Heads of year, heads of house, heads of community, progress leaders, heads of key stage, call them what you want, their role is one of the most ambiguous in a school. Do they deal with behaviour or not? Are they in charge of progress? Really? Are written job roles really followed?

How can a progress leader be accountable for results? Surely that’s the teacher and head of subjects’ job? Is it a poisoned chalice? Can they really make a difference? How? 

I’ve seen schools change names to try and make these roles more accountable for learning but they still end up dealing with behaviour. Is it that simple to divide the two and if not, why bother trying to pretend?

I’ve also seen some schools go down the route of non-qualified teacher roles including heads of year and assistant heads of year. Do they need to be teachers? Why?

The role of form tutor

  • Are they really the first point of call? 
  • Do they actually have the time for this role? 
  • Do they really have an overview of their students? 
  • Are they given the tools needed to do this effectively? 
  • Do children need form tutors? Why? 
  • If so, do they really need to see them as a form group or individually?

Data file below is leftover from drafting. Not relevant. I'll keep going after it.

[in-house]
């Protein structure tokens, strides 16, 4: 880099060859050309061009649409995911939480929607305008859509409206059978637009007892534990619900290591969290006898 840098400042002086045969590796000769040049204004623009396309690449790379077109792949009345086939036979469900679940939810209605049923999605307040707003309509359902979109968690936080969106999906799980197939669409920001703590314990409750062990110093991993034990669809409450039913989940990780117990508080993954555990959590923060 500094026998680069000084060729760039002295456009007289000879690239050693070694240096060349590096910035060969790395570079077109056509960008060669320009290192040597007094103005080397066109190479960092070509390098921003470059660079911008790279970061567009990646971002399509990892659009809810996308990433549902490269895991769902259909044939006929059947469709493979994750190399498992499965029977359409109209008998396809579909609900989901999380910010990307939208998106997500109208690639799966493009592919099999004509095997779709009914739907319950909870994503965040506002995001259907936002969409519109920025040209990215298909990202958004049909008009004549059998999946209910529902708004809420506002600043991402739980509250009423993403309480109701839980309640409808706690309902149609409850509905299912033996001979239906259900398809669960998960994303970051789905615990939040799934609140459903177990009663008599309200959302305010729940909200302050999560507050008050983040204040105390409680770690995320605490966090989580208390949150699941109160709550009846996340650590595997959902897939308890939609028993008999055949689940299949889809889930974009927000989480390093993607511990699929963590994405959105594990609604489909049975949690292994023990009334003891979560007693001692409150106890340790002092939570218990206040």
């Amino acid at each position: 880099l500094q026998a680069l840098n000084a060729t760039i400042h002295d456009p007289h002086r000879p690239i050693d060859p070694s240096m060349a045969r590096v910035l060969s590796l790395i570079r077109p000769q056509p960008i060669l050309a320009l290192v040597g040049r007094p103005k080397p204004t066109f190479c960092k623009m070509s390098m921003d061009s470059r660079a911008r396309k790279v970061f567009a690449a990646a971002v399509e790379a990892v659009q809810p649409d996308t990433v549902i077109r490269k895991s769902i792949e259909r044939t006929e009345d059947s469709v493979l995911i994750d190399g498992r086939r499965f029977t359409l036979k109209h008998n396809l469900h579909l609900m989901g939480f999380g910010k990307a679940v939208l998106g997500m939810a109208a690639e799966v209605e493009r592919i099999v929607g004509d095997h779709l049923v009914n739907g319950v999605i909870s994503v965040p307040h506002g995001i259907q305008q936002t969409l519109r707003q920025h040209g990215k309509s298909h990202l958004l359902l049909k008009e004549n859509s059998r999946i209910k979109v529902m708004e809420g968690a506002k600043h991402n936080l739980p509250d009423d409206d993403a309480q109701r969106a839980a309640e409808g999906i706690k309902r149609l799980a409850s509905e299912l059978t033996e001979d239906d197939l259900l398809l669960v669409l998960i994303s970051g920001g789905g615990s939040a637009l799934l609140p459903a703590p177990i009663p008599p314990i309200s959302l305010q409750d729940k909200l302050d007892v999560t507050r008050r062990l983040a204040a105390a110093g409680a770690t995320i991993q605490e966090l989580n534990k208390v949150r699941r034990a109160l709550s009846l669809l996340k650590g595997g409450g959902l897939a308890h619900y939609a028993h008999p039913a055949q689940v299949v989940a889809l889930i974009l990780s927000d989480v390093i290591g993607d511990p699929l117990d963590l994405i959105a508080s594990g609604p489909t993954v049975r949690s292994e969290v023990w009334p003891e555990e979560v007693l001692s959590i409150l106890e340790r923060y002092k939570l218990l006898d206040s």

• Is it possible for a tutor to me to students effectively? Or will only ever be light touch, superficial?

Horizontal, vertical, whichever way children are organised, does it matter? 

The use of pastoral time

I have seen this used in so many ways including:

  • Completing homework (which makes you wonder why it’s called homework)
  • Private reading
  • Watching videos (purpose?)
  • Reading newspapers
  • Playing games
  • ‘Mentoring’ ( anyone that really believes it is possible to mentor individuals effectively when you are also supervising 28 other students clearly needs to remind themselves of the tutor role ASAP)
  • Literacy & numeracy (and the tutor is responsible for their form’s progress in these subjects…..I kid you not)
  • Giving out letters
  • PSHE
  • assemblies
  • Checking uniform
  • Checking equipment

I’ve heard people saying that the time has to be ‘filled’, and that it is a burden to think of things to keep the children busy in this time.

I’ve heard that teachers let children sit on desks, chat, eat and play on their phones.
The point of this blog is to say that I think pastoral systems in schools need an overhaul or at least a review. Are they effective? Who ever checks the quality and impact? What IS the intended impact?
We spend a lot of time looking at teaching and learning and try to evaluate if it’s effective or not, what about the pastoral systems?

Where’s the research on pastoral systems? What does it say? How different schools/countries do it? Are our schools missing some great ways to use pastoral systems?

I don’t have an answer but would question if we gave subjects those 30 mins a day back into teaching time would this have more impact on students than form period time each day?

I can’t help thinking that we’re really missing something here. Time to reform form time?

Sending teachers to underperforming schools; My thoughts on the National Teaching Service